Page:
Half-Life: Alyx is perhaps the first AAA video game title that is made-for-VR that is best experienced with Valve’s very own HMD VR solution, the Valve Index. However, the game plays just fine on every other VR system out there. While everyone has been waiting with baited breath for Episode 3 for more than a decade, it’s safe to say that Valve has pulled a Sopranos on us. Episode 2 ended with a nasty cliffhanger but it’s one of the reasons why the game has become so “meme”orable. So Valve ditching that storyline and releasing a prequel is tantamount to levels of cruelty that even the gulags didn’t drop to. That being said, Half-Life: Alyx more than makes up for all of Valve’s sins.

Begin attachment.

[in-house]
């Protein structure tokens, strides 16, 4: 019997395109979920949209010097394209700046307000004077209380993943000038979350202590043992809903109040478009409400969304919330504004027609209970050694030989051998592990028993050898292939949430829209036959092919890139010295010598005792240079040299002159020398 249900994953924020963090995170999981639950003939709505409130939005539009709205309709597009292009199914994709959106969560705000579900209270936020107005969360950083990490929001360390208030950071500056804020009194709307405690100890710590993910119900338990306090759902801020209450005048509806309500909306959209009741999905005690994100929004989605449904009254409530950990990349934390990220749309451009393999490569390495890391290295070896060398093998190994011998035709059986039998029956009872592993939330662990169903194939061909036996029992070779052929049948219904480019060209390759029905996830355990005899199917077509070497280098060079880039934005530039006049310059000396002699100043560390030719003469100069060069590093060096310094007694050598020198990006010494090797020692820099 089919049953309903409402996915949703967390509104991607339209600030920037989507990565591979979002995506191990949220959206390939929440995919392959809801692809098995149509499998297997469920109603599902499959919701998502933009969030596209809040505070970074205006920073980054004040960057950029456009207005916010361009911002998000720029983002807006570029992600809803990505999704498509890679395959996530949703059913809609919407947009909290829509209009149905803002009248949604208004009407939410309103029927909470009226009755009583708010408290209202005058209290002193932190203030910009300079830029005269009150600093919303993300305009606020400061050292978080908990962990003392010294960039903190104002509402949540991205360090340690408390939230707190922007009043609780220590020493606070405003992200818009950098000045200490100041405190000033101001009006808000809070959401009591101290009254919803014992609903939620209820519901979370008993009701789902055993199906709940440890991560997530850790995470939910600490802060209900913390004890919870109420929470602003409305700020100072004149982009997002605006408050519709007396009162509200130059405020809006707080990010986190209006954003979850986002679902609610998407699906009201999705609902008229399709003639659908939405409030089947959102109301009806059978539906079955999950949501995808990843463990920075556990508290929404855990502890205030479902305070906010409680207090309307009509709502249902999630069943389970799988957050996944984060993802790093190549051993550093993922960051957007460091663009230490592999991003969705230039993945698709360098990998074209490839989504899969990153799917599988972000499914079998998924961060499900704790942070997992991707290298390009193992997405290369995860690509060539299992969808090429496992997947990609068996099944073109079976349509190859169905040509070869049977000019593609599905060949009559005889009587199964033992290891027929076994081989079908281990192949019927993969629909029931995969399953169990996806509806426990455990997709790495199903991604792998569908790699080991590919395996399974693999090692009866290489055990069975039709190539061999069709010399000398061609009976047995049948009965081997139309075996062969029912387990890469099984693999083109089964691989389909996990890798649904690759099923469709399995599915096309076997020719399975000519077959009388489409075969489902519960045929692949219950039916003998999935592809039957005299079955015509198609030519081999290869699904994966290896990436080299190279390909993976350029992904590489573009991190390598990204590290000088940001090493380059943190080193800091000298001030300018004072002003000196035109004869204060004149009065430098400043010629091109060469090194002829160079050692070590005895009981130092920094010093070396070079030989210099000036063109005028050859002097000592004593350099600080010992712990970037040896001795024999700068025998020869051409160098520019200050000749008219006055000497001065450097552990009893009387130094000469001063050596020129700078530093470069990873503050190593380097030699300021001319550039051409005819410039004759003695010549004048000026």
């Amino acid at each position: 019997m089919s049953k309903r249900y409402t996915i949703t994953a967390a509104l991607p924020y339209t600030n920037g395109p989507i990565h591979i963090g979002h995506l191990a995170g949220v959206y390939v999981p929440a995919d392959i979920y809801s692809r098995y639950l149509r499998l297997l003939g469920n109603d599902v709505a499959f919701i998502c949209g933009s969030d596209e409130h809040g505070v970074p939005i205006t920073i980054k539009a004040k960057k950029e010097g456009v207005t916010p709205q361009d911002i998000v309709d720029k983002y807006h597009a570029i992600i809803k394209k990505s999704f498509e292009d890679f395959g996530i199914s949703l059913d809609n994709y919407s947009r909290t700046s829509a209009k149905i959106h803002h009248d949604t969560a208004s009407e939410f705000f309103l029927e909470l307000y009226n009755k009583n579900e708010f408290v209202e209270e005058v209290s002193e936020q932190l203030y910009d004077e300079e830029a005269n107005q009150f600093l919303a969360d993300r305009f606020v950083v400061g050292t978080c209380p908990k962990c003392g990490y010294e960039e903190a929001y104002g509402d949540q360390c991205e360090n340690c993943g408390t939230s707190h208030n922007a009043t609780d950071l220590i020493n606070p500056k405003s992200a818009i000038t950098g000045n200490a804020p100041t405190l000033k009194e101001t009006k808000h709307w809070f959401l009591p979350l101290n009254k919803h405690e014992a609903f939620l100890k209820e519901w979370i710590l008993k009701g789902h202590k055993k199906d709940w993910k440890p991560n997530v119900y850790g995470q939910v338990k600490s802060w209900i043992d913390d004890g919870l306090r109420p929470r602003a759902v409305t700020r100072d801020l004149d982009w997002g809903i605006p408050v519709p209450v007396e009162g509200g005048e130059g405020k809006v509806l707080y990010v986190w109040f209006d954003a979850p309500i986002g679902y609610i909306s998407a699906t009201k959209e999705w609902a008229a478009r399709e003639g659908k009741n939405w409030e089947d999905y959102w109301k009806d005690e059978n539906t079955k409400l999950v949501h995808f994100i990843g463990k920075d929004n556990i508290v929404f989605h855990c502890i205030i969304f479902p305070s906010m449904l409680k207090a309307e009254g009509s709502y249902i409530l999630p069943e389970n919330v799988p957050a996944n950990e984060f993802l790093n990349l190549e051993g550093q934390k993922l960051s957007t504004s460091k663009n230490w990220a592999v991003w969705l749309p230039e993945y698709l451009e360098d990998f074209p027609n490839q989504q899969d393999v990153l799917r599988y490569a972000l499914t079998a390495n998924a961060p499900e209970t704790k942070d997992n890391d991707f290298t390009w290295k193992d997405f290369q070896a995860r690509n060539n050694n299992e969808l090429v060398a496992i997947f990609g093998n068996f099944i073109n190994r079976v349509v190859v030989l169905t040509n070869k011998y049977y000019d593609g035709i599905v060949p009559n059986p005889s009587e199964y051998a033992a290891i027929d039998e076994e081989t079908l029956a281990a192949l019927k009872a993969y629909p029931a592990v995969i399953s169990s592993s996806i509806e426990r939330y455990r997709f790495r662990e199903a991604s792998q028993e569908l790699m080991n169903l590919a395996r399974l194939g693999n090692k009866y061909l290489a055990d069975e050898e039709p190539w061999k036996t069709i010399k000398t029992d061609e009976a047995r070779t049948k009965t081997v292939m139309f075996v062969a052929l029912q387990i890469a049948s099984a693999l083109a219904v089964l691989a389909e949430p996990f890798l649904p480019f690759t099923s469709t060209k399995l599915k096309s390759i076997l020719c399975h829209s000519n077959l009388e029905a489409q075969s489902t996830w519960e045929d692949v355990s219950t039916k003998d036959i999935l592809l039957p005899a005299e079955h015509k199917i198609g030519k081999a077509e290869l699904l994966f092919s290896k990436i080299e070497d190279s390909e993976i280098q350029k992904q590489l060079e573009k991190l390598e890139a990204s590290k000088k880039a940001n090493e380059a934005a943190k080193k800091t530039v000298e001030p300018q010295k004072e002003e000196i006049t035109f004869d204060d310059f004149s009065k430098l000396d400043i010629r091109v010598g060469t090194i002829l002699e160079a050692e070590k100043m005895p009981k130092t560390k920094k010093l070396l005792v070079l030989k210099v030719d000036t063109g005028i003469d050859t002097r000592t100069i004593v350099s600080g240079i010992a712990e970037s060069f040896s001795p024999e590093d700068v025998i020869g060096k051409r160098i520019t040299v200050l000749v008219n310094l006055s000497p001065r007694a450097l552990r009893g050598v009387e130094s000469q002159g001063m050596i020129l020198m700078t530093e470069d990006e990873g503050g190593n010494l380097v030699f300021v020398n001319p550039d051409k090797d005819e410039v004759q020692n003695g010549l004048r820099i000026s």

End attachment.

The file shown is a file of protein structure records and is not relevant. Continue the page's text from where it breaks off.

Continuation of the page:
If the name didn’t give it away then you’re probably living under head crab’s butt. You play Alyx Vance in a time period between Half-Life and Half-Life 2; about five years before Half-Life 2. The Combine is everywhere in City 17 and Alyx spends most of her time surveilling their forces. In fact, the Combine is busy building a massive monolith in the middle of the city which happens to be Alyx’s principal interest. The game mostly revolves around this monolith and that’s about all we can let on without unleashing the spoilers.
Half-Life as a series has built a reputation for leading the charge when it comes to innovation in gaming. The first Half-Life introduced several new concepts including how environmental elements would interact with each other to mimic real-life scenarios. A live electric cable making contact with water would cause the entire body of water to become a hazard. Crouch-jumping, a movement mechanic that has become second nature to every FPS player was something you first learnt in Half-Life. It feels natural for Half-Life: Alyx to continue this legacy and put down some concrete mechanics for movement in VR.